Tohdoh's remaining two subordinates, Colonel Shogo Asahina and Colonel Urabe Kosetsu, stood at stiff attention on opposite sides of the table. Both men were of a similar height to Tohdoh, though that was where the similarities ended. Asahina had short teal hair that was parted in the middle, and wore a pair of glasses that obscured the long scar that went through his right eye, but not the fire the blue orbs bore. Urabe's dark blue hair mirrored in style Tohdoh's own, though his expression was much more docile than Asahina's, as evidenced by the genial warmth in his gray eyes.

The absence of Ryoga Senba, the fourth of Tohdoh's elite Four Holy Swords and one of the fatalities of the Britannian firebombing, was keenly felt by Tohdoh.

I hope you are resting in peace, my friend.

Both men greeted him with sharp salutes.

"At ease," Todoh said. The two men fell into parade rest. "What's our current situation? Asahina, report."

"General! As per your instructions, we performed an inventory and analysis based on current rationing trends. We came to the conclusion that at current consumption levels, we will be out of rations within seventeen days."

That was only to be expected. The Chinese had only brought a week's worth of rations with them, and much of that had been lost in the landings. With much of the land blackened by fire and suffocated by ice, there was little in the way of forageable edibles. Worst of all, what supply caches hadn't been destroyed in the fighting were in the south, under Zero's direct control.

"Does that include the plans we had to distribute food to the civilians?" Tohdoh asked.

"No, General," Asahina answered, his expression neutral. "When that was factored in, we didn't even make it through the day. If we cut to half rations, we can double the amount of time we'll be able to feed the troops."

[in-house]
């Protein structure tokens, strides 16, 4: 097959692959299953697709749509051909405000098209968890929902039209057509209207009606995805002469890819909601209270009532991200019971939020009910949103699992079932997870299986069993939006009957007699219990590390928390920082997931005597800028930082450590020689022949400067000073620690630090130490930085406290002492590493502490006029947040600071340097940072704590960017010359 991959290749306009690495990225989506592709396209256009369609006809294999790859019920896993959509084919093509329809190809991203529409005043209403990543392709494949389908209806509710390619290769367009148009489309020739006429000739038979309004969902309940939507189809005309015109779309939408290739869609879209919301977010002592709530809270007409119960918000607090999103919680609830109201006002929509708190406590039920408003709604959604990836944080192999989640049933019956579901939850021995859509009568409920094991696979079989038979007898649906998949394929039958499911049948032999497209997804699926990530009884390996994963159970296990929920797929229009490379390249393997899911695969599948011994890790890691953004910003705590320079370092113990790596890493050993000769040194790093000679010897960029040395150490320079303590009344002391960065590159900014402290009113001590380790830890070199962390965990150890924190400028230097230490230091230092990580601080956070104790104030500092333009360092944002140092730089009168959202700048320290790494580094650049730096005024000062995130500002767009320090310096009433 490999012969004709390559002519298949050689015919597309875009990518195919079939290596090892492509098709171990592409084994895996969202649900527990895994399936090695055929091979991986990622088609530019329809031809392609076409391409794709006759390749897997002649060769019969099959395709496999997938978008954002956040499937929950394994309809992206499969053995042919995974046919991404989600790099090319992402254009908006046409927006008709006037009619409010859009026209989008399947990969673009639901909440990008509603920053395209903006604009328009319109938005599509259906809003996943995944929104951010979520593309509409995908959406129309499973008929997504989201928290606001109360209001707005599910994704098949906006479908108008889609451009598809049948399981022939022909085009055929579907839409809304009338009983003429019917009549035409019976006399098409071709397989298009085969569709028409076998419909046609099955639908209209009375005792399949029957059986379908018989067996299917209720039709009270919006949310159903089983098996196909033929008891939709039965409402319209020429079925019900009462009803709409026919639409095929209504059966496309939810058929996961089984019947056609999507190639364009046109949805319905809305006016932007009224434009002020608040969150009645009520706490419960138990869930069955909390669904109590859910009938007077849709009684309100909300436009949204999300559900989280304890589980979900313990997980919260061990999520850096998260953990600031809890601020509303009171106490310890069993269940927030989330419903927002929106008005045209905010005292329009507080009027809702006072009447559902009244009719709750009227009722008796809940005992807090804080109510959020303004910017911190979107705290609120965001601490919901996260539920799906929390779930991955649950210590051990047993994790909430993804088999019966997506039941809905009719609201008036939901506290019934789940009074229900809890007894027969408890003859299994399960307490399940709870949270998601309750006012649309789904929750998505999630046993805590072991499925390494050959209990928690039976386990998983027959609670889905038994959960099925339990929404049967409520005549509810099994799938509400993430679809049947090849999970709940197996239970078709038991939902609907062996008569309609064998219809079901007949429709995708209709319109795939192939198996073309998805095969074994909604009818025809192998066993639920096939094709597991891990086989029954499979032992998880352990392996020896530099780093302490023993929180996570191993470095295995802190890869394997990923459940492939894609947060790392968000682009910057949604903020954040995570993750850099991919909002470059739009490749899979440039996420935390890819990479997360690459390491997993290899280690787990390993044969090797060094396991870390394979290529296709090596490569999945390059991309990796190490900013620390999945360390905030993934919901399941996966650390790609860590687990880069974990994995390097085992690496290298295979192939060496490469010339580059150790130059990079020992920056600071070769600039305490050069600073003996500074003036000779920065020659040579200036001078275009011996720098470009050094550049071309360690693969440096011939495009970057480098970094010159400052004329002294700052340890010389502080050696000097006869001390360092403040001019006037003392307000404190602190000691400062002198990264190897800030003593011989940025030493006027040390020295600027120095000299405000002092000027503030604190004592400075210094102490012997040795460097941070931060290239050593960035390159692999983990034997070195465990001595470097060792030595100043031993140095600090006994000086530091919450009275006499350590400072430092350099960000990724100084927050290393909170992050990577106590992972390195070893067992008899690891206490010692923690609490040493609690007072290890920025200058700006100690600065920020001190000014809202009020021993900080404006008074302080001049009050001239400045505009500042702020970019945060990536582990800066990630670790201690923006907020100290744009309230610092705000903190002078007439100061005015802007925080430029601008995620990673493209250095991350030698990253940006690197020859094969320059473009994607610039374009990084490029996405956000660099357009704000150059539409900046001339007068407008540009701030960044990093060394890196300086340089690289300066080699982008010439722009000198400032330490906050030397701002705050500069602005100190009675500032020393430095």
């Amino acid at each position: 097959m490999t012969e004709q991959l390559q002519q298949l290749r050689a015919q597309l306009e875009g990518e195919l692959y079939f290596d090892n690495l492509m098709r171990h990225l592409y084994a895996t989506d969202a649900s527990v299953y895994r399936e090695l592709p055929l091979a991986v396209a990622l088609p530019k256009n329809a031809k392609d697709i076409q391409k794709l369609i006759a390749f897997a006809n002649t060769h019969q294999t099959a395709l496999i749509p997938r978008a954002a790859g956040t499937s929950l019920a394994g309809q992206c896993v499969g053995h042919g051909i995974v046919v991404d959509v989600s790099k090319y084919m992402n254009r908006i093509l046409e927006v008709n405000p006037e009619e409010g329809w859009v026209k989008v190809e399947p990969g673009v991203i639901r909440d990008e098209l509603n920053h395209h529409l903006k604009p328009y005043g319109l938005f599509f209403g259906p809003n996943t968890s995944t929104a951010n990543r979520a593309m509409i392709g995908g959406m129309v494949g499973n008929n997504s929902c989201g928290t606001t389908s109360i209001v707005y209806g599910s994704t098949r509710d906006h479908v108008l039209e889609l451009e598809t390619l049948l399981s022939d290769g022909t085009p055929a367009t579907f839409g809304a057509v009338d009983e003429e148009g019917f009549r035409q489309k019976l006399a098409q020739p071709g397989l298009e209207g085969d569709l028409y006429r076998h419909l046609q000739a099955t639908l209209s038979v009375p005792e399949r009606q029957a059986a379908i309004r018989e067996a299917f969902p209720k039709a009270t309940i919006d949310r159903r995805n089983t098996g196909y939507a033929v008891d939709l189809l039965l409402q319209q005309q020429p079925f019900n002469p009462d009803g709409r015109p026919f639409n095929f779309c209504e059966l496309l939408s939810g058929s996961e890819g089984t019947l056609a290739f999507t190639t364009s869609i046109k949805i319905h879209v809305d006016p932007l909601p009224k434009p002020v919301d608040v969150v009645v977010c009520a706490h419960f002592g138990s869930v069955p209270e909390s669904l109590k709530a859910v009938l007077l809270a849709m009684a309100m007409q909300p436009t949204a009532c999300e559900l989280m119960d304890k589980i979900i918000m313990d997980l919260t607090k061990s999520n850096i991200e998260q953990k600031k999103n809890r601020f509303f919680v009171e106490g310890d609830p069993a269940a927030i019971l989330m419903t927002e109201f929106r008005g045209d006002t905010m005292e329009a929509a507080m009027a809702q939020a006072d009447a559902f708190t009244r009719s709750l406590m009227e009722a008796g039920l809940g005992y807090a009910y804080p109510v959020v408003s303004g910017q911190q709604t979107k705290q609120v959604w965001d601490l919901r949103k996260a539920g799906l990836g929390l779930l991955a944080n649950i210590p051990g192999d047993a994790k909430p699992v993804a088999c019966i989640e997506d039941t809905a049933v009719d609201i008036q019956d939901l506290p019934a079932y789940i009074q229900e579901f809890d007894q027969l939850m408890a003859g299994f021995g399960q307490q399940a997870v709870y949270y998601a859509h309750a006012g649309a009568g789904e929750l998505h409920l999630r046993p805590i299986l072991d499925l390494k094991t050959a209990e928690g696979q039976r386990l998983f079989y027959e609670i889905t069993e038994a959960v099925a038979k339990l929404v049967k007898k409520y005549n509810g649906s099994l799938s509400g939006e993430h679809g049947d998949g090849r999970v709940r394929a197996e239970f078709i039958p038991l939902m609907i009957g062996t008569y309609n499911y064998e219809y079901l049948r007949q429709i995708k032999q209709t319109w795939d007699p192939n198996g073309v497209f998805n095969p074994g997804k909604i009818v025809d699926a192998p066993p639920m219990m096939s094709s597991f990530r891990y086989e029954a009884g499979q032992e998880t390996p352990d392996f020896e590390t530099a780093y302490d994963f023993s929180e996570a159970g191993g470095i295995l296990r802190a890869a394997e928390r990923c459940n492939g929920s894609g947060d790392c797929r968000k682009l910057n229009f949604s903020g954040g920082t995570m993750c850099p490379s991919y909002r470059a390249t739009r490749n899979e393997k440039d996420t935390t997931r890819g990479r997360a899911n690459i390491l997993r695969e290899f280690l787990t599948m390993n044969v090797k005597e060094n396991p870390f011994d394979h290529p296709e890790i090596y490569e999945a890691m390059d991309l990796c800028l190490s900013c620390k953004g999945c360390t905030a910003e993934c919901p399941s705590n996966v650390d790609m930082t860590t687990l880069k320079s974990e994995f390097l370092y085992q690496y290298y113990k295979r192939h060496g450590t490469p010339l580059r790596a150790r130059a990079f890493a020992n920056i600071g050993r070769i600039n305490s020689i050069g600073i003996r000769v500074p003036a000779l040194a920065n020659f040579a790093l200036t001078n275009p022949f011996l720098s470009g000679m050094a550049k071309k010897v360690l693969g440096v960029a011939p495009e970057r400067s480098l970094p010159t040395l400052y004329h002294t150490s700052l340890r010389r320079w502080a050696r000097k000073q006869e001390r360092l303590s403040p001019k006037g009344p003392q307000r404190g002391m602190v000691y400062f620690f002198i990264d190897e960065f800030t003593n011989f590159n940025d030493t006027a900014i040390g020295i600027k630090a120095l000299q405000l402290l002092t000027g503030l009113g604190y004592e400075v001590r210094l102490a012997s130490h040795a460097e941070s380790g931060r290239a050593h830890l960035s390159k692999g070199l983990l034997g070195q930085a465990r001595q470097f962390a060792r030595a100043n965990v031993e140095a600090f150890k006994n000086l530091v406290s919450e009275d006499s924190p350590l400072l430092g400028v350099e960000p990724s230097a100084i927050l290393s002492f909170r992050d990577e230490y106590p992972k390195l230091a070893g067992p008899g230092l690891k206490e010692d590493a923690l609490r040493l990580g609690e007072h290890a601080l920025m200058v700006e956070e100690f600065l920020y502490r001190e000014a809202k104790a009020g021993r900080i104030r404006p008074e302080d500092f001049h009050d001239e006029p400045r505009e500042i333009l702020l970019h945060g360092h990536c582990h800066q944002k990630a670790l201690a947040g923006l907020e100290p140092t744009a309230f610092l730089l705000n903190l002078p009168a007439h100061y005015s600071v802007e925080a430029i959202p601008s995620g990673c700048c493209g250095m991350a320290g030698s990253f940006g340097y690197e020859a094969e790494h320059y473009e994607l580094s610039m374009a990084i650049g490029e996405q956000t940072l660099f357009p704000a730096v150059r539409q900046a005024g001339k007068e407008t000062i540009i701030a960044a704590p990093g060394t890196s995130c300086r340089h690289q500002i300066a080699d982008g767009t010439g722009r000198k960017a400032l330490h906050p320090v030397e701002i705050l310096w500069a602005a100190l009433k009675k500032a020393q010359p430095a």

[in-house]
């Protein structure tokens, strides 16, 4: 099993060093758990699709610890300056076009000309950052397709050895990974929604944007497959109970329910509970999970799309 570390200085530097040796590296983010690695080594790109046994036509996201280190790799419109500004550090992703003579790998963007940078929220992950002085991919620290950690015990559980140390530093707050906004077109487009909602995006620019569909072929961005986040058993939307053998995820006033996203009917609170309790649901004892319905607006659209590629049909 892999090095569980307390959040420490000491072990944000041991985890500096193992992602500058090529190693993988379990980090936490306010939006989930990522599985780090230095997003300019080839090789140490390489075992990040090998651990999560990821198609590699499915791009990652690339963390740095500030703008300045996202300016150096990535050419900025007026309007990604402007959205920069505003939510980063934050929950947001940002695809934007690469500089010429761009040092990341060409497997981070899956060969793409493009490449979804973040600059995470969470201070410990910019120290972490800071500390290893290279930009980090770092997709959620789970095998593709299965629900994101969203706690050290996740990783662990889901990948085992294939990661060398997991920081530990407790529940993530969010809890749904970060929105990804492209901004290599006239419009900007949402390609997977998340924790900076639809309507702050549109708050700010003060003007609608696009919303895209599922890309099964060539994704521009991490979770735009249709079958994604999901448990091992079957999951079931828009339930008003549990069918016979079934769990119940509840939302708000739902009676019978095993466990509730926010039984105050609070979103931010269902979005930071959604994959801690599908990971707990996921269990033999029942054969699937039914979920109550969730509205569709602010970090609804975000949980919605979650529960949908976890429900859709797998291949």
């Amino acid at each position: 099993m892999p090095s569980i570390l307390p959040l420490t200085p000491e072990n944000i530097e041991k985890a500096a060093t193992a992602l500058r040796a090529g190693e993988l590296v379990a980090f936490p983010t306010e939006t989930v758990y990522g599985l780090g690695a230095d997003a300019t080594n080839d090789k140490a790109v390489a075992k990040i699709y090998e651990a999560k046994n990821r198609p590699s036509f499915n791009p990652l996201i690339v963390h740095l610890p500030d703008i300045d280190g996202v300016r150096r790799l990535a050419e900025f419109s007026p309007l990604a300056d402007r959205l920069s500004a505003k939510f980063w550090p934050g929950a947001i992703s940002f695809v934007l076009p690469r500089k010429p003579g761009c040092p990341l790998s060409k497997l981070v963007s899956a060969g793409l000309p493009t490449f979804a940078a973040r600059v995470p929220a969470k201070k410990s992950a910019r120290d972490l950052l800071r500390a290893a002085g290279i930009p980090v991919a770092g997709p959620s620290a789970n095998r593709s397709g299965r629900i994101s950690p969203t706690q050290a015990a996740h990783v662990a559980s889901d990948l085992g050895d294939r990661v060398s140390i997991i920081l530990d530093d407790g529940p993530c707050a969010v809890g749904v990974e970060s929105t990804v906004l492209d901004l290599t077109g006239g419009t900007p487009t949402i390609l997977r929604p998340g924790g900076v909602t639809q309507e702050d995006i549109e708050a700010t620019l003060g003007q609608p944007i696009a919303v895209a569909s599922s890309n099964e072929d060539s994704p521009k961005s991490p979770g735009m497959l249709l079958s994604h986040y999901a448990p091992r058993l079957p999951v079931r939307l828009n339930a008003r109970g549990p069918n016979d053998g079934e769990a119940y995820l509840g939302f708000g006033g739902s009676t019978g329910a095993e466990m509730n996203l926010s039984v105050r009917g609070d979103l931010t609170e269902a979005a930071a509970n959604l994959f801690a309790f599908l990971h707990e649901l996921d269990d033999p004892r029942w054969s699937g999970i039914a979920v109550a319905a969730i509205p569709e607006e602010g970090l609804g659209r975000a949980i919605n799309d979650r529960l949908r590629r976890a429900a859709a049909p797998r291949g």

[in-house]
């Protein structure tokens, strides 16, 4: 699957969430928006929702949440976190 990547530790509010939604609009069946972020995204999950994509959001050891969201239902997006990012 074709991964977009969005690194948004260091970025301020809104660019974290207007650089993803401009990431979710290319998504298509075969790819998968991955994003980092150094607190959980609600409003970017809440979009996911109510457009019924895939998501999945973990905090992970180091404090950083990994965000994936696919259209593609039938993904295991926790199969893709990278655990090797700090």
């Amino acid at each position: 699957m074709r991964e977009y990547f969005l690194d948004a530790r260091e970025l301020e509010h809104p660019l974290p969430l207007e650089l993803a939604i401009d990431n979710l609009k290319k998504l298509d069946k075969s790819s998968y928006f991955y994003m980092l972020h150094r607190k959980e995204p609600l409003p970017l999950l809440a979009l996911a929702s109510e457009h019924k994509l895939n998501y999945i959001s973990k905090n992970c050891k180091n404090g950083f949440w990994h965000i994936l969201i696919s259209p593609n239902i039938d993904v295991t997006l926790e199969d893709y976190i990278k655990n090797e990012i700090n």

"So long as we let the civilians starve," Urabe muttered.

Asahina's eyes flashed angrily as they darted to Urabe. "You speak as if I want them to, Urabe."

"Colonel Urabe," Tohdoh interrupted. "You speak out of turn."

Urabe bowed his head, his eyes closed. "Forgive me, General. I forgot myself." He turned to Asahina, his expression softening. "Forgive me, Colonel. I spoke from frustration, not sincerity."

Asahina returned the nod, his expression still tight.

"Asahina, your solution?" Tohdoh asked.

"We need the Chinese out of here, and we need it as soon as possible," he offered. "The lines haven't been moving at all, and we have no way getting food or other supplies in the quantities we need. Unless we plan on attacking in the dead of winter, they're a liability at best."

Tohdoh cupped his chin in his hand. "Easier said than done," he grumbled quietly.

Tohdoh had been attempting to gain the Eunuchs' support since the outbreak of hostilities with Zero; but, with China's collapse into a multi-faction civil war of their own, the Eunuchs had thrown all of their materiel and manpower into the fighting. They didn't have the resources to hold onto their own possessions, let alone send supplies or evacuate their forces from the island.